As a father of two college students enrolled in a private, liberal arts college, I fully expect both of our children to graduate from college in four years or less. They know that any years beyond that must be self-funded. Thus, a recent Marietta Daily Journal guest editorial caught my attention. The article highlighted a new funding philosophy for higher education in Georgia. The policy, approved by a commission appointed by Governor Nathan Deal, will tie state money not only to the number of students enrolled, but to how many students actually graduate from each University System of Georgia school. Currently, only 24% of entering freshman at Georgia’s public colleges and universities graduate in four years, and just 52% graduate in six years.
Most readers are, like my wife and I, investing significantly in our children’s future with tuition dollars. These graduation statistics highlight a secondary system that, all too often, sends high school graduates to college who must first take remedial courses before enrolling in college-level classes. While the colleges benefit financially from students remaining on campus five, six, or seven years, either parents must foot the bill or students must take on loans. This dynamic impacts secondary school decisions as well. Parents considering independent school options like Walker often ask themselves if they can afford private, secondary school tuition in the face of rising college costs and extremely low college graduation rates.
The answer to the tuition question is counter-intuitive. It turns out that an investment in a Walker education will most likely reduce the costs of an undergraduate education. Having surveyed Walker alumni in the classes of 2004, 2005, 2006, & 2007, it is clear that Walker graduates represent the top decile of college graduates. Consider that Walker graduates from the classes of 2004 through 2007:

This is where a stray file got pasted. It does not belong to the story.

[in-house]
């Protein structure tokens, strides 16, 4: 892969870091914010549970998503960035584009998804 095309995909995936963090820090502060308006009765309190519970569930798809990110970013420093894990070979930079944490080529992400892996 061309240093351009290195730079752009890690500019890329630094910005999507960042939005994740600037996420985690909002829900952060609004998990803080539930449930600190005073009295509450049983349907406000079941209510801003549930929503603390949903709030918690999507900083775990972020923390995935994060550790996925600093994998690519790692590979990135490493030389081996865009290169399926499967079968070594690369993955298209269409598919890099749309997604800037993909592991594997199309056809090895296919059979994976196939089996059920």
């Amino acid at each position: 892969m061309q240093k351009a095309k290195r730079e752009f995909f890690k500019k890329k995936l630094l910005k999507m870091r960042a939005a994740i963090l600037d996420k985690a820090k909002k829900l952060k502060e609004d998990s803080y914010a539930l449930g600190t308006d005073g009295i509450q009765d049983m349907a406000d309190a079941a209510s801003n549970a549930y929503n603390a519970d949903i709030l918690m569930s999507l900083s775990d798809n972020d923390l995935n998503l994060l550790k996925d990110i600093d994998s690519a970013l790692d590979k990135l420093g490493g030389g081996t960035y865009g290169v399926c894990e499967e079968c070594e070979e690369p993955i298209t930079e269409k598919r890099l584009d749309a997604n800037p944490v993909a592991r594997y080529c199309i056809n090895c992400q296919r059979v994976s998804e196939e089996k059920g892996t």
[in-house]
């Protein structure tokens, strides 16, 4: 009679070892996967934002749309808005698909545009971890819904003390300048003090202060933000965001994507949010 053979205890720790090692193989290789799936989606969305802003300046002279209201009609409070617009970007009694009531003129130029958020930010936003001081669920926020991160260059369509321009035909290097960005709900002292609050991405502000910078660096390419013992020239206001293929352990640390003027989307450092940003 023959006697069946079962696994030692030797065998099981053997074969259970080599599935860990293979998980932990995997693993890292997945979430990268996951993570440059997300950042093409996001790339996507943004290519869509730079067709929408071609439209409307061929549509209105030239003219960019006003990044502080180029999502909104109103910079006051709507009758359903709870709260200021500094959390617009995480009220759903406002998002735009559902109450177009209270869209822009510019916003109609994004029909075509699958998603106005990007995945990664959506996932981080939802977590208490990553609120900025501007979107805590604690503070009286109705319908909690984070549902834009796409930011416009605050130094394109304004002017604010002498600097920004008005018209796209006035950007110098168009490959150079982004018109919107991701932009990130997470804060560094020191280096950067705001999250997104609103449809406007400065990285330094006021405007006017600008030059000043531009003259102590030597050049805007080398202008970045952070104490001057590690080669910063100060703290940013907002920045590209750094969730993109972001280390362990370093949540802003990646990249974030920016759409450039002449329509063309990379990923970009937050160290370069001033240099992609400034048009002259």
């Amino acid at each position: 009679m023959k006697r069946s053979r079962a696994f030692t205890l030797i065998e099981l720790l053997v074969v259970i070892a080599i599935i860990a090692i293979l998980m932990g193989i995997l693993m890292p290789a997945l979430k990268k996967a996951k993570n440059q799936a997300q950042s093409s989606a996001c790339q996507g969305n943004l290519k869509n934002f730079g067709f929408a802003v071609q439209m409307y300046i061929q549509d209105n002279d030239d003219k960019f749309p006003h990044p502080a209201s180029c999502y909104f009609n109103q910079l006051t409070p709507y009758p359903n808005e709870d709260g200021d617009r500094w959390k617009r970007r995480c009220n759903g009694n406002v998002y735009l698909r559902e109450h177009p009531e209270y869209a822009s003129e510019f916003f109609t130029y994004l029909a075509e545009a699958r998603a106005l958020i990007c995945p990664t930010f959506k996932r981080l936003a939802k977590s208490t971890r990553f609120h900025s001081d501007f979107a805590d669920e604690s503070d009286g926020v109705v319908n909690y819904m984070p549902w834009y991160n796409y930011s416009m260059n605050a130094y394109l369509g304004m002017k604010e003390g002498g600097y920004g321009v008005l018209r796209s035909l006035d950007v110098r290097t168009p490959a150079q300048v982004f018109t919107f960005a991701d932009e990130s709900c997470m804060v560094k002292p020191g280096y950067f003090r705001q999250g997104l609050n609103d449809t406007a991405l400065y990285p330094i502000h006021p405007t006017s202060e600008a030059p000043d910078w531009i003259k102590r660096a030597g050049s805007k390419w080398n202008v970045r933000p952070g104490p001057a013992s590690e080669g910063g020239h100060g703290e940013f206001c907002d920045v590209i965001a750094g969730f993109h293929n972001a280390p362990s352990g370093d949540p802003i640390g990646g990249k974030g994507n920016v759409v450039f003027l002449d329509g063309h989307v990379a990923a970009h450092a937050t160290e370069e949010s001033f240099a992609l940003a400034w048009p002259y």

- have a cumulative 3.5 GPA in college (our graduates retain the Hope Scholarship)
- graduate with Honors at a rate of 47%
- graduate in four years or less 81% of the time (more than three times the state average)
- rate the degree to which Walker prepared them well for college at 3.6 on a scale of 4.0
The investment is more than worth it because Walker graduates head to college with self-confidence knowing they are well-prepared to handle the challenges of college and beyond.
One Walker alumnus responding to the survey put it this way, “Walker’s strength is that it challenges you extensively, so that college courses are not a giant leap in difficulty from the Walker experience. Walker does an exceptional job of fostering classroom discussion, debate, and presentations, which are a huge component of high-level college courses. These experiences teach verbal and written communication skills, and they prepare students well to meet the demands of college and the workplace. The relationships and interaction with teachers prepare students for working collaboratively with adults in their careers. I have spoken to multiple Walker alumni who had similar experiences.”